The other day I visited Nimble’s blog to check out what was new. A recent article, “How To Build Customer Loyalty And Increase Revenue,” caught my attention.
In particular, this statistic: 67% of people cease trading with a business because of perceived indifference.
Ross Keating, the author of the article on Nimble, put it this way in the article, “they (customers) did not know if the business loved them or not!”
Keating shared with me recently that the statistic he used was from 2004. Even though that is well over a decade ago, the statistic still rings true. Mr. Keating’s take on what the statistic means fits with this oft-quoted maxim, “people don’t care how much you know until they know how much you care.”
In business, customer service isn’t the only thing that is important. Quality, value, pricing, availability, accuracy, location, meeting deadlines, keeping promises, usefulness and a myriad of other things are important to customers. But customer service is the icing on the cake and, really, it’s the stuff that holds the cake together too.
Most of us, if we have a choice between two products or services that are pretty much equal in all respects, are more likely to choose to do business with the individual or organization that provides and is known for great customer service. And great customer service is much more than a smile! It includes everything about the products and services we are buying as well as how we are treated.
Certainly, pricing and all the other stuff is important, but how we are treated is equally important. Most of us won’t trade one for the other … for instance, lower pricing but rude service. Some will, many won’t.
But customer service and customer loyalty go beyond how customers are treated in one-off encounters. If we really want to build a loyal customer base it requires taking care of the immediate needs of customers as well as staying on their radar long term, so they don’t forget about us when they do need, often down the road, what we have to offer.
Paying Attention To Your Customers
For businesses that may only do business with each customer a few times a year (e.g. local garage, garden nursery, yard services) or every few years or longer (e.g. automotive sales, real estate agents, mortgage brokers, web design services), delivering good service when we’re face-to-face with the customer is not enough.
We have to find ways to stay top of mind so that when our customers need our type of services again in the future, they think of us.
This is where tools like social media, e-newletters, cards for special occasions, annual phone calls, loyalty programs, etc. come in to play. These can help us stay on our customers’ radar, providing them with a reminder that we value them and haven’t forgotten about them, even when we don’t necessarily interact face-to-face or by phone that often.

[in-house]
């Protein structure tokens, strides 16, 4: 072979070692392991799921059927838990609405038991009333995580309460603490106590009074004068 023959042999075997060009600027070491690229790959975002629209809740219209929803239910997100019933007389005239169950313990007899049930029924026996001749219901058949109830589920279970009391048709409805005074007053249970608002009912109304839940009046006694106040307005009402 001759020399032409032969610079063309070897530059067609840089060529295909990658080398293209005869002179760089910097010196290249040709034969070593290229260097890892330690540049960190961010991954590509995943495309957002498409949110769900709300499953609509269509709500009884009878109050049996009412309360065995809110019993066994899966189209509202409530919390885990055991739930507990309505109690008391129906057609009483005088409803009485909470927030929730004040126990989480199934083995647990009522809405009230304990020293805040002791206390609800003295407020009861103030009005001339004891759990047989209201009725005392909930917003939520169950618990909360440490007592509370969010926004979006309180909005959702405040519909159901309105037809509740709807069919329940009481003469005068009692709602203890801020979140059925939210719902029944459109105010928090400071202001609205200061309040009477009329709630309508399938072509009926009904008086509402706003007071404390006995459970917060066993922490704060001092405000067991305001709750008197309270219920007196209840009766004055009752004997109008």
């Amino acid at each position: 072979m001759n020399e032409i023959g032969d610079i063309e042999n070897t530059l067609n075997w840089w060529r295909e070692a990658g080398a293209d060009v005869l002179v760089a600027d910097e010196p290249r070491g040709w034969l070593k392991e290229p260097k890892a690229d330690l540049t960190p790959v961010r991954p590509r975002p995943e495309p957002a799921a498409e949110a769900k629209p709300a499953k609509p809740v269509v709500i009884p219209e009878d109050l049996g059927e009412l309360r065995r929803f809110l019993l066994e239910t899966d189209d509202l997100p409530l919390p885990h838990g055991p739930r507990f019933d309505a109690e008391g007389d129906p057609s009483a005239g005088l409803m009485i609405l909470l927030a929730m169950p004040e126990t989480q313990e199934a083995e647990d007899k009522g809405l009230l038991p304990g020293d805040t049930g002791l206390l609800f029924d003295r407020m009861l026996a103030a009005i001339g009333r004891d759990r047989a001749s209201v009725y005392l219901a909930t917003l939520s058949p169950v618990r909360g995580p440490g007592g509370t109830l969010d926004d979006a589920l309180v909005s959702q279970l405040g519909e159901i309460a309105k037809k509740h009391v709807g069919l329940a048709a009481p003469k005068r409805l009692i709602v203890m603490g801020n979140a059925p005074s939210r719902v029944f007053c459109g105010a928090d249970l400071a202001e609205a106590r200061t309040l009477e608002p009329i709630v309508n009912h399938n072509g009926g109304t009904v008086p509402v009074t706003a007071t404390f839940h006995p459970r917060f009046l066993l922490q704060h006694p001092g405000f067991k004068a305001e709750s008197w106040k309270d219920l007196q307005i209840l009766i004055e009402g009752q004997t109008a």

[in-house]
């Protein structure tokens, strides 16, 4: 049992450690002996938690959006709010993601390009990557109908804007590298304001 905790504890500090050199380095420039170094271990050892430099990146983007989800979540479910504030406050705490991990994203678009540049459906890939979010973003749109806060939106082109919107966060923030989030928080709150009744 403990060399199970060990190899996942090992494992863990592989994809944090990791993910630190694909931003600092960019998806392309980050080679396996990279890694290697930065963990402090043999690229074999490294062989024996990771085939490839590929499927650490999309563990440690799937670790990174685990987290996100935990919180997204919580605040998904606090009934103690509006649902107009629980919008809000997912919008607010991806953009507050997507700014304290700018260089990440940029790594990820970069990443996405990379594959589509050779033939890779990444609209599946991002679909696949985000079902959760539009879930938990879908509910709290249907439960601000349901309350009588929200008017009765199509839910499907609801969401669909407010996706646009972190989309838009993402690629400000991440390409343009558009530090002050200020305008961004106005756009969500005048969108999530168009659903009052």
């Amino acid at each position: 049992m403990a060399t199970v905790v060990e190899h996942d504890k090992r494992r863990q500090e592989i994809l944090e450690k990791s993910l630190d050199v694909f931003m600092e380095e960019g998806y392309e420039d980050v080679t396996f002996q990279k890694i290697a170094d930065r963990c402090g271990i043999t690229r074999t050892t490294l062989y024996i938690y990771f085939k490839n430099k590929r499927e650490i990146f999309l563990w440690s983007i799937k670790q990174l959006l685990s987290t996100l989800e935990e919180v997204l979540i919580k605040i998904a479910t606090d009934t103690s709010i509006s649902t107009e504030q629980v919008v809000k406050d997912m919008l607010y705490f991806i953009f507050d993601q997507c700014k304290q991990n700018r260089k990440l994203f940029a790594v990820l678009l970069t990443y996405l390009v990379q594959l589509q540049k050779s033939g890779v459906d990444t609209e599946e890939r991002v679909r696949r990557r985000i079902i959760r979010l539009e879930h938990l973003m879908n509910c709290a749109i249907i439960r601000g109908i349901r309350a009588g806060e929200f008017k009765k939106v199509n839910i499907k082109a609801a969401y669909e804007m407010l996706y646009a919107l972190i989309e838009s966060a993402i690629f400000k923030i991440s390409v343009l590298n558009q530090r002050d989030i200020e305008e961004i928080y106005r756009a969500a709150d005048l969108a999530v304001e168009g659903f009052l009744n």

Building Loyalty Is a Long-Term Commitment, Not a Quick Fix
When my husband and I bought our first house the real estate agent I contacted was someone I had known for years. She had been a friend at one time but as the years went by our lives went in completely different directions and our friendship waned.
But, with her realtor-friend hat on, each year she phoned me and sent me a calendar that had her image, contact details, etc. The phone calls were usually brief and sometimes a bit awkward. But, they reminded me she was ‘out there’ as did the desk calendar she provided yearly.
When it came to buying a home she was the first person I thought of – even though her service area was in a completely different area from where we were buying.
I didn’t contact her simply because she had stayed in touch over the years. I also knew she was a top realtor and very good at her job. But, I would have completely forgotten about her if she hadn’t made the effort to stay in touch with me throughout the years. If she hadn’t stayed in touch, she would not have been the person I called when we were ready to buy. Her regular phone calls and yearly calendar, kept her on my radar and top of mind.
On the flip side, is the realtor that sold us the house my husband and I currently live in. She gave us a lovely gift on the day we moved in to our house. We haven’t heard a word from her since. In fact, as I write this article I can’t recall her name! What are the chances of us contacting her if we ever decide to sell our home? Slim to none!
Keep Your Name Top of Mind To Help Build Loyalty
But realtors aren’t the only ones that need to keep their name in front of their customers. Each of us in business needs to pay attention to our customers and find ways to remain on their radar in a positive way … even if they may only need what we have to offer infrequently.
If we don’t show an interest in having them as customers, someone else will. Or, they’ll forget about us and actively look for someone else who wants their business.
Taking good care of our customers when we’re doing business with them today is critically important. It makes the difference between a good reputation and a not-so-good reputation.
But, if we hope to have customers return to us in the future, or even think about referring others to us over the years, we have to make sure they know we value them as customers and look forward to helping them again in the future, not just today.
Original article (2015 updated in May 2019,